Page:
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The E-Sylum:  Volume 9, Number 44, October 29, 2006, Article 17

MONOGRAPH ON NUMISMATIC ELECTROTYPES IN THE WORKS

Dick Johnson writes: "Bob Lyall’s comments in last week’s E-Sylum in
response to my item the previous week on electrotypes is hereby noted.
I stand by my statement that electrotypes are cast. It is just a form
of casting you might not think of. It is a form of "electrogalvanic
casting" from the field of electrometallurgy (in contrast to die
striking). There are a half dozen forms of casting, the most common,
of course, is like foundry casting, and this is perhaps what Bob
thinks I meant. Sorry I wasn’t clear, Bob. But the "cast" term is
correct.

Bob goes on to explain in general the electrotype technology. The
oil he mentions is a "release agent," and not a good one at that
(it is too thick). Let me state my experience with electroforming
and electroplating. This technique is widely used in the manufacture
of medallic art and pattern making for dies. From many hours,
hundreds of hours, leaning over the electrolysis tanks, this
technology became embedded in my mind while I was director of
research at Medallic Art Company. I also had to explain this
technology during many plant tours by visiting VIPs (from local
coin club members to artist Andy Warhol).

First of all, to make a replica of a genuine coin it is best to
make a plaster cast of each side so you do not damage the original
coin. (You need a release agent for this also -- don't let plaster
come in contact with the original coin -- it will get in the
crevices and is next to impossible to remove once it hardens!).
Then you can make an electrotype from those casts (and later
affix the electrotype shells together). Casting changes polarity,
so it is necessary to have the negative plaster to make a positive
anyway.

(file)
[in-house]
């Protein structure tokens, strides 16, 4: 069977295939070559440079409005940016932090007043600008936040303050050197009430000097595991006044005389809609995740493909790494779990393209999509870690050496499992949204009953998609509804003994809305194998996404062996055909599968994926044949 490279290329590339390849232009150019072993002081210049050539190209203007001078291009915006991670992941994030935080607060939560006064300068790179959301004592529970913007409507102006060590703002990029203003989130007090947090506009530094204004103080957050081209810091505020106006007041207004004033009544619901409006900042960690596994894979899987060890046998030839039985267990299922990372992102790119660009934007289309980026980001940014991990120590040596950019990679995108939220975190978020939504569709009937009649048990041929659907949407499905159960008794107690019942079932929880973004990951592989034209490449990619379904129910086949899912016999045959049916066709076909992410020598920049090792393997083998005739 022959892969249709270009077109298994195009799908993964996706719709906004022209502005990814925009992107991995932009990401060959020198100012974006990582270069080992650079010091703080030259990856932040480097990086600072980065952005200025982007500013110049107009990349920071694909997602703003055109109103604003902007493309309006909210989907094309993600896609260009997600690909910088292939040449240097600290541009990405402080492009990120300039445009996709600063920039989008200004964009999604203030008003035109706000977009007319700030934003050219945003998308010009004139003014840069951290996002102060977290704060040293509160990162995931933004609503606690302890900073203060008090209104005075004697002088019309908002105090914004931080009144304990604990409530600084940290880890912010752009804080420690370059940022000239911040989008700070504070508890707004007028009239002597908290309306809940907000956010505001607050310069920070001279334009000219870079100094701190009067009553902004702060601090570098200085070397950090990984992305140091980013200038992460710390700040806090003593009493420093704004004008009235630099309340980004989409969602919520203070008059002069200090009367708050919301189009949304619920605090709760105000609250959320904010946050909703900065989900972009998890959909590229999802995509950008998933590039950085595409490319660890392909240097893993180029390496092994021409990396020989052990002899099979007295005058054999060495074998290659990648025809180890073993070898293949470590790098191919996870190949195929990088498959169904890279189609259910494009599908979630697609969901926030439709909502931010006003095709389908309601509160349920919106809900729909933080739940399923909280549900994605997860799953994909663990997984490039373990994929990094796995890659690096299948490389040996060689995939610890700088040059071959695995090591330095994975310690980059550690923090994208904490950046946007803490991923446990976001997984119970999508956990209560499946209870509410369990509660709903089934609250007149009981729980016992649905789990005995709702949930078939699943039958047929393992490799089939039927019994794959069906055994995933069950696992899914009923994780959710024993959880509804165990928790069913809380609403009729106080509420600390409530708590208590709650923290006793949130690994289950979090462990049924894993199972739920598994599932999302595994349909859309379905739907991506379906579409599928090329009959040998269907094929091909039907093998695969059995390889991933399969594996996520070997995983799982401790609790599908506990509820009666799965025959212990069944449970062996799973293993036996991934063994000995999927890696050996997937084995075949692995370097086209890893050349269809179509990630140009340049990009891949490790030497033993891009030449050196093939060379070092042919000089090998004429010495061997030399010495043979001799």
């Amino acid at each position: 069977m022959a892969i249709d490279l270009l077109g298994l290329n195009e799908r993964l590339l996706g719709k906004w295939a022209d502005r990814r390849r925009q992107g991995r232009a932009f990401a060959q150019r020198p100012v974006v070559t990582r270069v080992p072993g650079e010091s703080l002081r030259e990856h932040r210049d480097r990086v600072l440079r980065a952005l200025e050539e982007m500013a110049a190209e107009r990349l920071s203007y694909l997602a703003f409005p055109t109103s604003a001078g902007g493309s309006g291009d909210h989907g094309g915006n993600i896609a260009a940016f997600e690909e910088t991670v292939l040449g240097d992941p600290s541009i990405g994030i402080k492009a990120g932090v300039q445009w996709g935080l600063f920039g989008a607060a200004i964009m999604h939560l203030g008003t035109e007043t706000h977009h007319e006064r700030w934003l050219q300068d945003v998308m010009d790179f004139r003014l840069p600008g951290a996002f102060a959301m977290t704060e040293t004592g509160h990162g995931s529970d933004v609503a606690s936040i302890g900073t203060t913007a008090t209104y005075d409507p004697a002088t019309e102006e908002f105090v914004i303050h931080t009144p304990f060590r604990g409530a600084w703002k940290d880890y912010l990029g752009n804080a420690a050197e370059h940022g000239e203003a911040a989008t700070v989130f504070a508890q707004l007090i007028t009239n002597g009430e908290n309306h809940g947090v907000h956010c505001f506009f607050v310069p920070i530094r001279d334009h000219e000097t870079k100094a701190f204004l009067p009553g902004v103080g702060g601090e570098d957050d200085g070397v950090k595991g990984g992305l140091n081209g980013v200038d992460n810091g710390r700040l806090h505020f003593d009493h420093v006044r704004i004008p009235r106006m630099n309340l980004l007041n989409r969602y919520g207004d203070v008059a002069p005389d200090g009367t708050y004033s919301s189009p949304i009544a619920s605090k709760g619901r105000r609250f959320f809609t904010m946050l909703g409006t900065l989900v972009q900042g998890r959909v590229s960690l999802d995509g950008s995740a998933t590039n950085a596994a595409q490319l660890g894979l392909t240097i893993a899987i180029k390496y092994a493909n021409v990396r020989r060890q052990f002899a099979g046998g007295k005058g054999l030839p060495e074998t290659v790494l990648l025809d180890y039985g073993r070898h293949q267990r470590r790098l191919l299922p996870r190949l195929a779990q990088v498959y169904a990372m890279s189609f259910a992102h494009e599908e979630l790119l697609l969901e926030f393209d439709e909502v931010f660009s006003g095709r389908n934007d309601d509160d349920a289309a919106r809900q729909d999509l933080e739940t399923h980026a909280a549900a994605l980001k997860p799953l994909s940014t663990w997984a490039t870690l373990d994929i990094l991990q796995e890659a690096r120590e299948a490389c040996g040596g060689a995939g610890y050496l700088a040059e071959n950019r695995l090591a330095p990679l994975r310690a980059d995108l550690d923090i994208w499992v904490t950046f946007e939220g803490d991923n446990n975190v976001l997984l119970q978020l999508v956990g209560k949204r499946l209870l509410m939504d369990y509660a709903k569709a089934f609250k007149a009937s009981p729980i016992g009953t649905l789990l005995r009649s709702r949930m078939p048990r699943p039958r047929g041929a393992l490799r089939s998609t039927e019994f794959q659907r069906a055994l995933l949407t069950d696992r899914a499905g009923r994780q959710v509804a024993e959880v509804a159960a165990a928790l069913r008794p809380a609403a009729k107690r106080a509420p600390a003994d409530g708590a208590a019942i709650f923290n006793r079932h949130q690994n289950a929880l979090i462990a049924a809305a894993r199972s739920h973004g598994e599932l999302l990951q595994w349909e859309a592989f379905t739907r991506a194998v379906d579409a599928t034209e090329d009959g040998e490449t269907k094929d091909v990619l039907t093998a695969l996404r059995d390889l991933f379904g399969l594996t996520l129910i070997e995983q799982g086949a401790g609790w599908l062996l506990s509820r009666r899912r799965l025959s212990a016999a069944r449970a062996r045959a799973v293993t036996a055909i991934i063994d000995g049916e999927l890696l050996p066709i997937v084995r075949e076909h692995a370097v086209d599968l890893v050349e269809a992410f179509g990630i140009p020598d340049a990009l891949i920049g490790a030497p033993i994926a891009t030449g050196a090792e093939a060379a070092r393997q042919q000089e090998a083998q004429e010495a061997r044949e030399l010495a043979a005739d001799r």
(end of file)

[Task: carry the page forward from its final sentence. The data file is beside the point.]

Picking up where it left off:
Instead of using oil, we used bronze powders - the finest, flaky
form available. This is ideal for two reasons: it is electrically
conductive and it acts as a release agent (after the electrolytic
cast is made and to break it away from its pattern). Bronze powder
must cover the entire surface; it can be applied in a very thin
coating (so it does not alter the design as the oil would do
minutely).

Bob Lyall is partly correct in mentioning silver nitrate in the
electrolyte solution, but you must also have a cyanide chemical
(as well as water and one other chemical) to effect the transfer
of ions from the anode (the silver bar) to the pattern. The
coin pattern must be wired to a rectifier which is the source
of a very low voltage direct current.

All this technology will be explained in a monograph John
Kraljevich and I are writing on Numismatic Electrotypes. We just
recently discovered an eight-page manuscript by Elvira Clain-Stefanelli
who translated a small portion of an Italian work on the subject.
The technology therein blew our collective minds! We will reveal
this all in our monograph.

We recognize the vast misunderstanding of this technology in the
numismatic field. A recent example is an article on the Libertas
America medal in the September issue of "Numismatist," page 54,
which states "At least one numismatic expert with whom he spoke
raised the possibility that it is an electrotype (but such pieces
usually are exact duplicates of the original (including depressions,
scratches and other diagnostics) AND MADE OF LEAD."

Impossible! Lead does not conduct electricity. Electrotypes must
be made of a metal that conducts an electric current. The major
coinage metals – copper, silver, gold – are excellent conductors,
thus ideal for coin electrotypes.

I had not heard the story of the British Museum buying back their
own electrotype. I love it! Can anyone document this? We would
like to include it in our monograph."

  Wayne Homren, Editor

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